As we rapidly approach the holidays, we may become overwhelmed by commitments – attending parties (or throwing them), preparing meals, traveling, or hosting company.
Commitment is a very personal issue. We express our intentions to accomplish a goal, realize a dream, or change the world for the better. But when it gets down to it, only you and I know just how serious we are about making it happen.
Unless your commitments are forged in the fires of personal promise, they may lose their intensity, damaging your confidence, credibility, and perhaps even your relationships.
When you make up your mind to change something, do something, or achieve something, you have made a commitment. It is a choice. A decision. Perhaps, even an intention. The first level of commitment is mandatory, but it is not enough.
The second level of commitment begins the moment you take action to make your decision a reality. And just as a journey of a thousand miles begins with a single step, the path to completion begins with a singular action. And the moment this happens, you have graduated to level two. That is fantastic, but it is still insufficient.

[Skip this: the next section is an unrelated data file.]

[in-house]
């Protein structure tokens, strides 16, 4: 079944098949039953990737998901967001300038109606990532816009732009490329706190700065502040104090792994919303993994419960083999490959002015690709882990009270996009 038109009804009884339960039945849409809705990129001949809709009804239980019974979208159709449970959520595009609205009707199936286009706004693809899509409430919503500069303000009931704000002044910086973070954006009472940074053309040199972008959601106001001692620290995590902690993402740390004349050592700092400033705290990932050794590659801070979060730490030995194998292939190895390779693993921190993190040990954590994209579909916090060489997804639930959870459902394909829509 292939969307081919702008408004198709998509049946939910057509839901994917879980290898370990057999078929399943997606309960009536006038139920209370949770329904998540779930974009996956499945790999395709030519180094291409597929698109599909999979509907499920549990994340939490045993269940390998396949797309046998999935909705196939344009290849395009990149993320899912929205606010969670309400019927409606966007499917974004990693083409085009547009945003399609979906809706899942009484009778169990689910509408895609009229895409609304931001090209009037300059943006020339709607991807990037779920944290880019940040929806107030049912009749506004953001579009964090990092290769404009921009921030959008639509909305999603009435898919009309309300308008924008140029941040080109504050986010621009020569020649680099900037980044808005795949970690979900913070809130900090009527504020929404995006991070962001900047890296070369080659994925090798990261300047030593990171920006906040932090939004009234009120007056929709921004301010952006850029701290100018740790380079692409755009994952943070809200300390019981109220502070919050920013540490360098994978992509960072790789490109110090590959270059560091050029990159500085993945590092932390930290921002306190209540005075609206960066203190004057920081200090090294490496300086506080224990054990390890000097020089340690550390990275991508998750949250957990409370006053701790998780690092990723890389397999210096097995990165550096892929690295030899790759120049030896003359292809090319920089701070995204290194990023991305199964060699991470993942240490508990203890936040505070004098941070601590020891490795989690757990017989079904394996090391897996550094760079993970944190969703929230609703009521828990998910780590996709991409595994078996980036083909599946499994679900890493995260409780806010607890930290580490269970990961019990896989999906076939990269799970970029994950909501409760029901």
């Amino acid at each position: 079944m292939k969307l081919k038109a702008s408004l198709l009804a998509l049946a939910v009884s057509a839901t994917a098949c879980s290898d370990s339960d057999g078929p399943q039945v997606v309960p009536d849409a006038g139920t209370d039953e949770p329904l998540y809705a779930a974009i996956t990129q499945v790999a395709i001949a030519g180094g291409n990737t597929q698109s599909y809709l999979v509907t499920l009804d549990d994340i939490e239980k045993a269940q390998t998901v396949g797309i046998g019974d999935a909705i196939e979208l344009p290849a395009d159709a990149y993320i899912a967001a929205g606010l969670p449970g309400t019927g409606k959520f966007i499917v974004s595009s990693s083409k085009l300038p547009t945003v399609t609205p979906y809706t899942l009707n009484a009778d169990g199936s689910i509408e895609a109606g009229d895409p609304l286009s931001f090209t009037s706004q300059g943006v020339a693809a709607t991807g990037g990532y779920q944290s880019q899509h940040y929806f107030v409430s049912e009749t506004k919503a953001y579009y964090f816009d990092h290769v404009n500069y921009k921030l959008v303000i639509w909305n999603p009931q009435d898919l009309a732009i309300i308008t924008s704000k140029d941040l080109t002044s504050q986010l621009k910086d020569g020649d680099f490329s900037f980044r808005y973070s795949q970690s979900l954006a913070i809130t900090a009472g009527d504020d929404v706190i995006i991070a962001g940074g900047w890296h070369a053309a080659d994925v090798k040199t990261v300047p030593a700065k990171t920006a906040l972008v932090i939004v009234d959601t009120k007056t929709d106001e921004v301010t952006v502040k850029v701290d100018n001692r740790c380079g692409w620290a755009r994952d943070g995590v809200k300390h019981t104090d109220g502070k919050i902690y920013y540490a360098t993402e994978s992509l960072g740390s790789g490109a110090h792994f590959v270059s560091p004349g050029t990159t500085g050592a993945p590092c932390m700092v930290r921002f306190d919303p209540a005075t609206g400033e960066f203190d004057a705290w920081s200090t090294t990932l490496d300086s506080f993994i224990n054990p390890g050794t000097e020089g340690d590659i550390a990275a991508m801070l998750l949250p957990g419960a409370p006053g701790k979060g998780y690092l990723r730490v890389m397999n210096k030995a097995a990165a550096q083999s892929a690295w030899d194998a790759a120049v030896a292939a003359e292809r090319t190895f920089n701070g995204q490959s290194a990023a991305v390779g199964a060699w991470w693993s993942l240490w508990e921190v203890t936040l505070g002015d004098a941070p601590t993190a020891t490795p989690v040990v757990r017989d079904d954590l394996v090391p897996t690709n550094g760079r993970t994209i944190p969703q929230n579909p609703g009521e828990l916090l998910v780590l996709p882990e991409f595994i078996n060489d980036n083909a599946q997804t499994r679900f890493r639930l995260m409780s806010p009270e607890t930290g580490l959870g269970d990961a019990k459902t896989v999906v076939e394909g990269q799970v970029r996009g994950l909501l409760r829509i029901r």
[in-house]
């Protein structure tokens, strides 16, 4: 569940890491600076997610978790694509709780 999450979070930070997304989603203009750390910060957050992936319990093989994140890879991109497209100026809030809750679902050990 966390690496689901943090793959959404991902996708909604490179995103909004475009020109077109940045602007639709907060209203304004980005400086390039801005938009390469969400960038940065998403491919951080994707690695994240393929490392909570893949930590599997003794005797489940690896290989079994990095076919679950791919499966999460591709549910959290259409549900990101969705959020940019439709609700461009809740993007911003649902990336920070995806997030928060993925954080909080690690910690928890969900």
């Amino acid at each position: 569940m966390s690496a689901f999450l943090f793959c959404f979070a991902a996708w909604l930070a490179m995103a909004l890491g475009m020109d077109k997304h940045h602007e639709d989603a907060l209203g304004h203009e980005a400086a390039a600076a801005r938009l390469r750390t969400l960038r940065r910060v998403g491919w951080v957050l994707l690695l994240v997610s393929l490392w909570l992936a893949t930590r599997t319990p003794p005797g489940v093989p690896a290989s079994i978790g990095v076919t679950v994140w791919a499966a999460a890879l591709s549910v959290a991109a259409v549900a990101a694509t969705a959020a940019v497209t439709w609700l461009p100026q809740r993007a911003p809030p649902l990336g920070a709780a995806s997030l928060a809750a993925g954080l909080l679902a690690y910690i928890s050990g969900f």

Left to our own timetables and desires, your commitment – even if it is supported by some action – may diminish in intensity. When we have a safe “out” and face resistance, we might lose desire and become defeated. To prevent this from happening, accelerate growth, and increase your likelihood of success, you must reach the third level of success. This is the point where the consequences of failure outweigh the effort required to persevere.
Reaching level three is not a question of luck. It is a matter of purpose. If your reason for changing, learning, growing or doing – whatever you endeavor to accomplish – is strong enough, success becomes an inescapable conclusion.
How do you reach level three? Here are four strategies that may help get you there:
In closing, consider this. Perhaps the key to your happiness is not to increase your number of commitments. Rather, increase your level of commitment to the things that matter most.
With encouragement always,